The final pringle story.

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First we got a small box and taped some cotton wool to the bottom of it and then we got another part of a box to use as a lid and we did exactly the same with that. Next we placed the pringle inside the box and put the lid on. We then sellotaped the whole box so it was sturdy. Although our pringle didn’t stay in one piece, I think that using cotton wool was good protection against impact because it is quite good at staying in place and would stick to the pringle. To imnprove, next time I think that we should cover the pringle with a larger surface area to reduce the pressure on the cotton wool so it is more protected.

By Brooke, Chloe and Jake

The pringle that our group sent off was securely wrapped in two different sized boxes, the pressure was not enough to be able to crack the pringle. The surface area was large so the pressure was spread out equally, the pringle couldn’t crack. If we could do anything differently, we would make the box smaller.

The impact of having two boxes improved the pringle from not breaking. It had two supports and then also it had the extra wrap to protect the sides. This effected the pressure as there was more weight . There was a low newton level due to the weight being light therefore this explains why the pringle did not break whilst being posted.

The pringle challenges continue………………..

In our experiment we were trying to find out if a single pringle could survive a trip to the Royal mail office wrapped in all kinds of materials. Unfortunately, our single pringles did not survive the trip. We soon found out that the weight of the materials may have crushed the pringle.
If we did get to do the experiment again we would use less materials so the pringle wouldn’t get crushed. We wouldn’t use sellotape as much because the impact it had on the pringle was big. It semmed to be under pressure by all the other packaging piling on ours. At the end of our experiment we found out that we made a mistake of using too many materials. As we saw some people’s pringles had survived , we would now consider using the same ideas as them.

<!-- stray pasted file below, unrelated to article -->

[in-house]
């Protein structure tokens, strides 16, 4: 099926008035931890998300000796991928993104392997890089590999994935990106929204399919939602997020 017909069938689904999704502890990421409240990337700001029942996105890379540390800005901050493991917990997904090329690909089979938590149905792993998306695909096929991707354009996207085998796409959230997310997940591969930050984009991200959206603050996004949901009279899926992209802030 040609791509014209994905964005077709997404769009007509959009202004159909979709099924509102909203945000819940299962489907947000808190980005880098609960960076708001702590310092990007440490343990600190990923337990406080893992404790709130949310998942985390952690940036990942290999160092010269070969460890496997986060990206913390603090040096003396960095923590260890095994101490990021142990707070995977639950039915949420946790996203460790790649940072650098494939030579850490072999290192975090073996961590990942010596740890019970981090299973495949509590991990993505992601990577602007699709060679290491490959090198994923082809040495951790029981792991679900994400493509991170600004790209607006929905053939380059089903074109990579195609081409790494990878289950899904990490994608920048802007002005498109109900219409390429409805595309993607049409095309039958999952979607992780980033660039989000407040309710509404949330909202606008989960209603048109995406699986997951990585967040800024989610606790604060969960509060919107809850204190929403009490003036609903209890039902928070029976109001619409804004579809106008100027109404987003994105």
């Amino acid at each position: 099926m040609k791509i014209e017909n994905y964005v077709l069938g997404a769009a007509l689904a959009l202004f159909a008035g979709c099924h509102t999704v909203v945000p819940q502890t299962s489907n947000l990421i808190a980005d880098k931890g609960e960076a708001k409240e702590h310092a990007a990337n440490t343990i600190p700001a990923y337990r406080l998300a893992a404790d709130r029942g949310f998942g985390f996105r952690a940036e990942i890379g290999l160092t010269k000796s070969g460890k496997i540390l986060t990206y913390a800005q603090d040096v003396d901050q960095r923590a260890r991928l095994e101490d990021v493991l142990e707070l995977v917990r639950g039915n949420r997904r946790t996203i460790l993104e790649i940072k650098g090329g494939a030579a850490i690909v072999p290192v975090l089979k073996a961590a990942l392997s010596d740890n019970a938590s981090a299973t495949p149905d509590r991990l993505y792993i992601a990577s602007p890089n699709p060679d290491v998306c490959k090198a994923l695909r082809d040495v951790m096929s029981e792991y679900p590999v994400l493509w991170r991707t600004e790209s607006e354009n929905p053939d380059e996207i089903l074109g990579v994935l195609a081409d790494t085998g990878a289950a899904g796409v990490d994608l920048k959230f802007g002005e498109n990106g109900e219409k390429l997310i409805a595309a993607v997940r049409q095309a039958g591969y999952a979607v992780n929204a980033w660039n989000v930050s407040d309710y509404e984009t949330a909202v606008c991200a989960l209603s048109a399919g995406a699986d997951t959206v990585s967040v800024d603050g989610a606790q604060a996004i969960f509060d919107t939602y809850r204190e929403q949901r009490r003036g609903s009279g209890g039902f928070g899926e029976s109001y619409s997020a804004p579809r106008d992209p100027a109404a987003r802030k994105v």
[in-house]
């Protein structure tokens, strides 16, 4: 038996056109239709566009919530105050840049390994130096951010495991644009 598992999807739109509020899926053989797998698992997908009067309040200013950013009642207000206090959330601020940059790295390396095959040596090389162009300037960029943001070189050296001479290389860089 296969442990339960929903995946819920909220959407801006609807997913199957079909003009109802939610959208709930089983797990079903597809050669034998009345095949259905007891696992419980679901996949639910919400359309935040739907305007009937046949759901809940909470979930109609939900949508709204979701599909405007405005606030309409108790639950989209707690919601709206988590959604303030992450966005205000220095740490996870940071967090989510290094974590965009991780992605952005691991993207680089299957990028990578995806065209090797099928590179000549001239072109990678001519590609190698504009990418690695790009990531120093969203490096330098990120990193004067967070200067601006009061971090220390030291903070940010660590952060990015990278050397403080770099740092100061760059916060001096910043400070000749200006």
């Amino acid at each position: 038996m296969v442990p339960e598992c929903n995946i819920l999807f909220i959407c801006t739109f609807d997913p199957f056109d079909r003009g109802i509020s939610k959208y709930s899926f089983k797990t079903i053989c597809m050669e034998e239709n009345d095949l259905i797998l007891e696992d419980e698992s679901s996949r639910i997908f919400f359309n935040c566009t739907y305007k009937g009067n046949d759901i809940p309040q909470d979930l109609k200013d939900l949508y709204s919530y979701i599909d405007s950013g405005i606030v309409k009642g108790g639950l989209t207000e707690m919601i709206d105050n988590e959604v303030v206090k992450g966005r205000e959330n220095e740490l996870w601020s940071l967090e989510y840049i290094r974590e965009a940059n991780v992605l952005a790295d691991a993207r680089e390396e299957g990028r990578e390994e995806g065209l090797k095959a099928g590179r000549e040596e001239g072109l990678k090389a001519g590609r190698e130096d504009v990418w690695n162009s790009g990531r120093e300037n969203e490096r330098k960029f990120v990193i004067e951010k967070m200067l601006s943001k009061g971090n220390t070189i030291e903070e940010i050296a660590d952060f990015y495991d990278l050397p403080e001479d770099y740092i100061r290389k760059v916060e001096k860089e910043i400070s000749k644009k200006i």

In conclusion, we feel we should not have used as much sellotape, so the pringle wouldn’t have cracked as we re-opened the package. The pringle might have survived but we opened it with a lot of pressure on the scissors over a small surface area so that might have caused the pringle to crack. The pressure on the pringle against all the materials caused a greater force. We had limited space for the pringle to be in, this tells us that we needed more space and/or surface area to rduce the pressure in newtons.

By Hannah Charles, Emily Johnson and Nicole Back – Year 9.

We first cut the bottom of a pringles can, we then used the metal end as protection against impact, we also added lots of cotton wool inside of the pringles tube. After that we got the lid of the pringle tube and designed it so it would be extra protective, finally we then put the pringle in. We chose this design because as it is travelleing through the post there will be a lot of force being pushed down on the pringle by other objects, also becuase we added cotton wool to our design, it will less likely to get crushed by pressure because it has something soft against it . This emans any force in newtons would be spread out over a larger surface area that reduced the pressure on my pringle.